Younger Nurses Are Leaving the Profession Because of Emotional Health
Young nurses are “less emotionally healthy and less optimistic about the future,” even after accounting for age and years of nursing experience, according to findings from a 2022 study conducted by the American Nurses Foundation. High levels of burnout correlate with drones of professionals leaving the nursing field, the foundation said in its Pulse on the Nation’s Nurses Survey Series: COVID-19 Two-Year Impact Assessment Survey.
What the Evidence Says About Low-Intensity Exercise in Cancer Care
Regular, light-intensity exercise and activity has been shown to reduce the risks of fractures, heart disease, and death. Substantial evidence also indicated benefits for cancer-related outcomes, including fatigue, depression, and quality of life. Additional observational data suggested that sustained physical activity may help reduce cancer recurrence and improve overall survival.
Nursing Diversity Is Critical to Address Health Disparities
Following the death of George Floyd in May 2020, I found myself surrounded by oncology nurses who recognized the need for immediate action to understand and deconstruct racism, and I began collecting resources to offer continuing education about the effects of racism on cancer outcomes and actions nurses can take to support health equity and diversity in the workforce. Under the mentorship of ONS Past President Mary Gullatte, PhD, RN, ANP-BC, AOCN®, FAAN, I was charged by ONS to co-lead, with ONS member Randy Jones, PhD, RN, FAAN, a national team of ONS cancer disparities and health equity researchers to update the ONS Research Agenda.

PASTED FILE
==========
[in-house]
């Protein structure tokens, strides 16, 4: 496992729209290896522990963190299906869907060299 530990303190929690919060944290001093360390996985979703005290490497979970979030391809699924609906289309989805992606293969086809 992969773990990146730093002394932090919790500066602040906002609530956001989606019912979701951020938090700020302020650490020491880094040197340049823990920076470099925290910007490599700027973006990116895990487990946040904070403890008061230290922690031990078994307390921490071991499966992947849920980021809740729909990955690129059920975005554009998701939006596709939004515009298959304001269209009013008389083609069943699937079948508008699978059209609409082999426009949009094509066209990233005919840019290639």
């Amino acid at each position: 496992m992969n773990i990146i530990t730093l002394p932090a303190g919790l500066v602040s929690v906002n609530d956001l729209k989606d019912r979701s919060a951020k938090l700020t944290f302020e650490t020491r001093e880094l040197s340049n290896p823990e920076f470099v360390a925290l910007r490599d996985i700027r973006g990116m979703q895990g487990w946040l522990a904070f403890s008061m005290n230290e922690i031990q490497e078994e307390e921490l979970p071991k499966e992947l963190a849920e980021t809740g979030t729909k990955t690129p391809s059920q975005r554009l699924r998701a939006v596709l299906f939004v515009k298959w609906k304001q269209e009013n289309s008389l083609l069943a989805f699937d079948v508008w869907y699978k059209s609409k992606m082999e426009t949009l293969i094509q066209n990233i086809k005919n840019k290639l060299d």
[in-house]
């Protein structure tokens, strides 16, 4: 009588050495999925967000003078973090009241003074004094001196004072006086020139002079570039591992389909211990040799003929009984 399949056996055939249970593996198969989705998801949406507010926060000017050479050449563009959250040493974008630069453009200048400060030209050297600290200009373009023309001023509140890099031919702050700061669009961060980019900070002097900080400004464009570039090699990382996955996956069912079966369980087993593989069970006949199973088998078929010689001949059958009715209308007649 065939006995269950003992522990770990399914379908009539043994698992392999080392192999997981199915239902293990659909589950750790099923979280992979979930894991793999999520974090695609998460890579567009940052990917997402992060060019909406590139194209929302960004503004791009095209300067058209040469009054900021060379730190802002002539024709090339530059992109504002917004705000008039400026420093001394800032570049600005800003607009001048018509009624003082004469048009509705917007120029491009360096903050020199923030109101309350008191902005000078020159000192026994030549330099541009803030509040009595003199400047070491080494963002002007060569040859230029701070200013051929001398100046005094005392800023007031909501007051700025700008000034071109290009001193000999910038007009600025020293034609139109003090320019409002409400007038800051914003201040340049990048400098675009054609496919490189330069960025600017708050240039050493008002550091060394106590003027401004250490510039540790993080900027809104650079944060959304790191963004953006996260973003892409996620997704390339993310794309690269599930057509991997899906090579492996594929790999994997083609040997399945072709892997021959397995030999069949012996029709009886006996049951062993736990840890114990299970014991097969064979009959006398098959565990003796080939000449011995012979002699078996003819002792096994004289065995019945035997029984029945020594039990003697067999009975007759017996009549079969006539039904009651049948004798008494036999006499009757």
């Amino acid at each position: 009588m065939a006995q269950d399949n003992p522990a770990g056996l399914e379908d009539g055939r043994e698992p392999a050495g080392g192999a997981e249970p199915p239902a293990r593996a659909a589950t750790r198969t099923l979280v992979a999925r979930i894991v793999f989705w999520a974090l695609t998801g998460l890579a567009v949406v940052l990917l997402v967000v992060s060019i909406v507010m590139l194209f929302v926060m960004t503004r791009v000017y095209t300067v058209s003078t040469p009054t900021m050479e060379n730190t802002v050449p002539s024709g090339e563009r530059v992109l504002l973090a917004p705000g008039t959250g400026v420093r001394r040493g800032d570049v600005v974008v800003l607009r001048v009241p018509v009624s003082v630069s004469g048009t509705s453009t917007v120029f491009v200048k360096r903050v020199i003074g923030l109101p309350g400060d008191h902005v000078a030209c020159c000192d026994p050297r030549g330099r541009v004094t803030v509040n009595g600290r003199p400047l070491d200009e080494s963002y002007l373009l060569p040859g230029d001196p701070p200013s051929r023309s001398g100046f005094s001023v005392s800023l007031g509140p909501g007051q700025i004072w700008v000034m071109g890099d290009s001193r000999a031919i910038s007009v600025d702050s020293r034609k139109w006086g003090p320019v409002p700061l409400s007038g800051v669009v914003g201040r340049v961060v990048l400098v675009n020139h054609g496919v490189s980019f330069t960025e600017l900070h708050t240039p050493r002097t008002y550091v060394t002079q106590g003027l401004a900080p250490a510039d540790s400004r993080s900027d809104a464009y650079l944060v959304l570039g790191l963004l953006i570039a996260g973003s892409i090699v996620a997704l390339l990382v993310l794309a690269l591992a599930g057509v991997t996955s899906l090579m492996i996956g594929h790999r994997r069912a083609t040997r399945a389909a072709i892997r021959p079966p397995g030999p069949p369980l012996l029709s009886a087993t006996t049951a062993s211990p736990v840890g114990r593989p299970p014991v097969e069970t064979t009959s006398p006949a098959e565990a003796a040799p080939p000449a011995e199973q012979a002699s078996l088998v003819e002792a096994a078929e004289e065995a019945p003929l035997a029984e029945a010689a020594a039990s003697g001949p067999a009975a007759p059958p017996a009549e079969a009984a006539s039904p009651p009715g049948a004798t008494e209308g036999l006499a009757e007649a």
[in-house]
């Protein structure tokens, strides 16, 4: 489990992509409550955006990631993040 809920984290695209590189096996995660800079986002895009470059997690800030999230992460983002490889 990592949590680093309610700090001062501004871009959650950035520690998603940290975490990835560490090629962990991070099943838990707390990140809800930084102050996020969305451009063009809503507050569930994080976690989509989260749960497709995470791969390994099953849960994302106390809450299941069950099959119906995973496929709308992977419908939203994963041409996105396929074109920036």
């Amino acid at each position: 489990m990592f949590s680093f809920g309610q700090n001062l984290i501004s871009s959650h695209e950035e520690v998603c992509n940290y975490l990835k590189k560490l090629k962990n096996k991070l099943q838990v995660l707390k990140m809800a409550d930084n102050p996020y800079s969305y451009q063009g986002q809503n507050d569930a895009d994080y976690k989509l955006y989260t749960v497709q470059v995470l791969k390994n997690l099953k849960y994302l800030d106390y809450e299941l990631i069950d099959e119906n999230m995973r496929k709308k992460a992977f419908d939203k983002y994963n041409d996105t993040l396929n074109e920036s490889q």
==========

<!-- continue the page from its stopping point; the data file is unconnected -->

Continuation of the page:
E-Cigarettes Affect Adults and Kids Differently, FDA Center for Tobacco Products Director Says
Balancing the benefits of e-cigarettes for adults with the harms makes regulating e-cigarette marketing particularly challenging, U.S. Food and Drug Administration (FDA) Center for Tobacco Products Director Mitch Zeller, JD, said in a January 2022 interview with the National Cancer Institute (NCI). FDA continuously evaluates e-cigarettes and tobacco companies’ marketing strategies, and Zeller says it’s up to tobacco companies to make those differences clear in their advertising.
New HHS Initiative Will Reduce Maternal and Infant Health Disparities
To reduce the disparities affecting maternity health outcomes, the U.S. Department of Health and Human Services (HHS) Office on Women’s Health (OWH) launched the Maternal Morbidity and Mortality Data and Analysis Initiative, an $8 million contract with Premier, Inc., the agency announced in December 2021. The initiative is rallying a network of hospitals to deploy evidence-based best practices in maternity care.
Families See Increase in Healthcare Premiums, Increase in Covered Services